But, rather than storming home in a huff, I had a look through the programme and chose some talks that interested me; one on managing relapses, one on how to cope with diagnosis and finally a scientific one on disease modifying drugs. These were actually very useful and I learnt quite a lot in-between catching sneaky peaks at the rest of the audience and playing ‘spot the MSer’.

By this time the day was coming to an end so I decided to leave. On my way out  I stopped at the ‘ask the experts’ area and had a quick word with an MS nurse about my monster bites (injection site reactions – see blog 18. ‘Bumps, bruises and bio oil’). She asked when I had been diagnosed – Christmas – and whether I was there on my own – yes – she asked whether my family knew about my diagnosis – yes – and how I felt about it – ok(ish) – she said I seemed to be dealing with it really well, especially the injections.

Now you know when you are putting a brave face on things, but infact, inside, you are upset. And your brave face does not crack as long as no one is nice to you. And then someone is nice to you and your brave face slips to reveal your true face underneath? Yes that. Well that’s what happened then. I had been ok (just about) up to then with the mobility aids … assistance dogs … bladder and bowel care products (catheters) … disability law service … carers … off road wheelchairs … contemporary walking sticks … riding for the disabled …. even the bloody scooter catalogue … but as soon as the MS nurse was nice to me I realised that I was not ok at all. I was devastated. And so I decided to go home.

Luckily that evening I was rescued by my friends Wendy and Mark and their niece Sofia who cheered me up no end with a trip to the cinema and a pizza.

What an amazing event. But so upsetting at the same time.

Some time later I brought up Tom’s rather heartless response to my text message about the scooter catalogue. It turned out that when I said ‘scooter’ he thought I meant ‘scooter’ as in ‘Vespa Scooter’ as I had learnt to ride one last summer… and when he said ‘would you like one’ that’s what he meant …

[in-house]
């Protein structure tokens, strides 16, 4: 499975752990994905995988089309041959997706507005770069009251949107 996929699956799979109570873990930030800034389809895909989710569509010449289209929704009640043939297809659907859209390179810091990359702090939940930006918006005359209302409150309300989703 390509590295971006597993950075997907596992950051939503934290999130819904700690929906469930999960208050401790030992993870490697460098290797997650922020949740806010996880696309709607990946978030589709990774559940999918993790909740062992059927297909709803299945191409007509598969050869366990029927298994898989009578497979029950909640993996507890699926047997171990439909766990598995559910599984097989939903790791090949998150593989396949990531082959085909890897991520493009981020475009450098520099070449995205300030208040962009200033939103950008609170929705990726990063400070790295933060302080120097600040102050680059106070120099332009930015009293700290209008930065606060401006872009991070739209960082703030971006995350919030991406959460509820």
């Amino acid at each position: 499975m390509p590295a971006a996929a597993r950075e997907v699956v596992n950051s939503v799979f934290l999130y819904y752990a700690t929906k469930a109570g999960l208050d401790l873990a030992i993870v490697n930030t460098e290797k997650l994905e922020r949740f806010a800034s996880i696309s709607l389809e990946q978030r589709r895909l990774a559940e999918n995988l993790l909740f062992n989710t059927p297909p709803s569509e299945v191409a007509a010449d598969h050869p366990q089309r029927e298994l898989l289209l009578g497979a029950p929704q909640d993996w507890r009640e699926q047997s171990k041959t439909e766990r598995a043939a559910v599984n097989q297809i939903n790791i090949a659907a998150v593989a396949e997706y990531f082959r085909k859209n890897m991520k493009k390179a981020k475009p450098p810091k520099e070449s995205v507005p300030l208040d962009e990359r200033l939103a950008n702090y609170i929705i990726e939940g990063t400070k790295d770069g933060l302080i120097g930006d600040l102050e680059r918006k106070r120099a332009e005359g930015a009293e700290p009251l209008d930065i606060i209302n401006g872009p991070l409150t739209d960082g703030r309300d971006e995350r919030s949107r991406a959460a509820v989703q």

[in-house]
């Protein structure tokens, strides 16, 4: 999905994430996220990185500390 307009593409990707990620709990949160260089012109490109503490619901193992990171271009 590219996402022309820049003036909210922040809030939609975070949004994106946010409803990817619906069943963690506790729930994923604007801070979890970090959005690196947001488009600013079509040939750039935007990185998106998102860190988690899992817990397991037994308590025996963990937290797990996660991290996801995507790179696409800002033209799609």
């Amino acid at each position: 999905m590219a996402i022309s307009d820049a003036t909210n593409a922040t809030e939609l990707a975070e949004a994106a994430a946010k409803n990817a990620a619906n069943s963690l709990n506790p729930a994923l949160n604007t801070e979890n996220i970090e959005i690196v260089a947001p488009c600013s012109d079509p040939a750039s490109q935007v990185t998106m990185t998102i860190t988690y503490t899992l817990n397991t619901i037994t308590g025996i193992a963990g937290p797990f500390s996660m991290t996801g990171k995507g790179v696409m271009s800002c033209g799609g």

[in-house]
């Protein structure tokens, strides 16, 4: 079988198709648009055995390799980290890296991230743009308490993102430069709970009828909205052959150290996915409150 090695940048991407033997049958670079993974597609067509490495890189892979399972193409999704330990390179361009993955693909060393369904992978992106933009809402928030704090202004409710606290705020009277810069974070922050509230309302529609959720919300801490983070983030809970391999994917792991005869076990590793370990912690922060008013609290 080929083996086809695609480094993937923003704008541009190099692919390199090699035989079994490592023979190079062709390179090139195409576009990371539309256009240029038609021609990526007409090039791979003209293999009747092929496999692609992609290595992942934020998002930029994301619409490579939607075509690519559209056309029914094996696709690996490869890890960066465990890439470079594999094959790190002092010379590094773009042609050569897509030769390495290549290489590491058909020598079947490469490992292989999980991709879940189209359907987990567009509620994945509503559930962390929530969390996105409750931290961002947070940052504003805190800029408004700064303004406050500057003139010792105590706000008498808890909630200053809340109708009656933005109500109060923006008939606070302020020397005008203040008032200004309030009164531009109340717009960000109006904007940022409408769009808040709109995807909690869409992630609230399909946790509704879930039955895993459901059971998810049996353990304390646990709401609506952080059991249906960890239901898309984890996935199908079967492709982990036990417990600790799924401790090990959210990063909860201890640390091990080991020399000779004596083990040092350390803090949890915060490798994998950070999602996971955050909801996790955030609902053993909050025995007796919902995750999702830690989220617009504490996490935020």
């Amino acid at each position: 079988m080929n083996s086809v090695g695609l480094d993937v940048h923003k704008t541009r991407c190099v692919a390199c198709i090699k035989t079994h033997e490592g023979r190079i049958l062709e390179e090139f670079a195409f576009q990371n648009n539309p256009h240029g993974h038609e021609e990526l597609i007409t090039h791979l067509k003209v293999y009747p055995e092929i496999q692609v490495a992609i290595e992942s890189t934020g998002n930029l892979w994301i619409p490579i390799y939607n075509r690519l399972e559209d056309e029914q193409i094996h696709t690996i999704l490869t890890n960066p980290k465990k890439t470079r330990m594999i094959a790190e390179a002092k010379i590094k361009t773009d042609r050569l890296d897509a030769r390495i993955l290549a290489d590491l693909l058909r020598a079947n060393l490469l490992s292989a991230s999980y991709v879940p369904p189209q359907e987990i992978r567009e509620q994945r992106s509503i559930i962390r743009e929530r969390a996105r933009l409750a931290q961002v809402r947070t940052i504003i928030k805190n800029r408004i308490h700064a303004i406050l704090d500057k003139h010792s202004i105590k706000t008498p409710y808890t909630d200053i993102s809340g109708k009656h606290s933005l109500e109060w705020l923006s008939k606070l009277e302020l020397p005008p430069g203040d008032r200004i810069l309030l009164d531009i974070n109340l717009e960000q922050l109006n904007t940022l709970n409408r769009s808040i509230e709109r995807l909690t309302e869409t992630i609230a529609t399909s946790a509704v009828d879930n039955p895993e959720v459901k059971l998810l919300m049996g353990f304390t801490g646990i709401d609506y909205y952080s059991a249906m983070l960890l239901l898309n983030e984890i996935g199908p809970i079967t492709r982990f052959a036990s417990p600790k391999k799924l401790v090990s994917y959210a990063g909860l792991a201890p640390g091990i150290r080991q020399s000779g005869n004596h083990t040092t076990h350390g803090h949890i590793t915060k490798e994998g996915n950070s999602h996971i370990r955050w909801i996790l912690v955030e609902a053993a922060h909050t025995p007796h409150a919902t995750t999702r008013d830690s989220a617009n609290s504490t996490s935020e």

Well yes actually … I would like one … a black Vespa with a tan leather seat would be much more my style. And that sounds like an offer to me … 😉

20. ‘Frequency and urgency’

‘Hmm … frequency and urgency …’ my lovely MS nurse said knowingly when I told her about my latest problem.

She explained that it was probably down to my brain getting the signals all mixed up again.

I imagined it to be like one of those old fashioned telephone exchanges up there. You know, when telephone exchanges were manned by glamorous girls wearing pencil skirts and red lipstick, with headsets, who took incoming calls and directed them on to their destination by switching plugs with wires attached on a big board … except the glamorous-telephone-exchange-girls in my brain have been on the gin at lunchtime and keep sticking the plugs in the wrong holes.

And so my bladder seems to have shrunk to the size of a baked bean.

… about 10 minutes after I have pee’d I feel like I need to pee again. And so I go to pee again. Except when I try to pee again, I don’t really need to pee again and cannot pee again. Probably because the frequency with which I feel I need to pee does not match the frequency with which the human body is required to pee unless one has drunk a whole swimming pool.

Then sometimes, when I do actually need to pee, I go from needing to pee at an acceptable and infact normal level of urgency to incredibly urgent in a very short space of time. Indeed a space of time far shorter that is sometimes convenient given the demands of everyday life and a job which requires me not to move from the courtroom for long periods of time.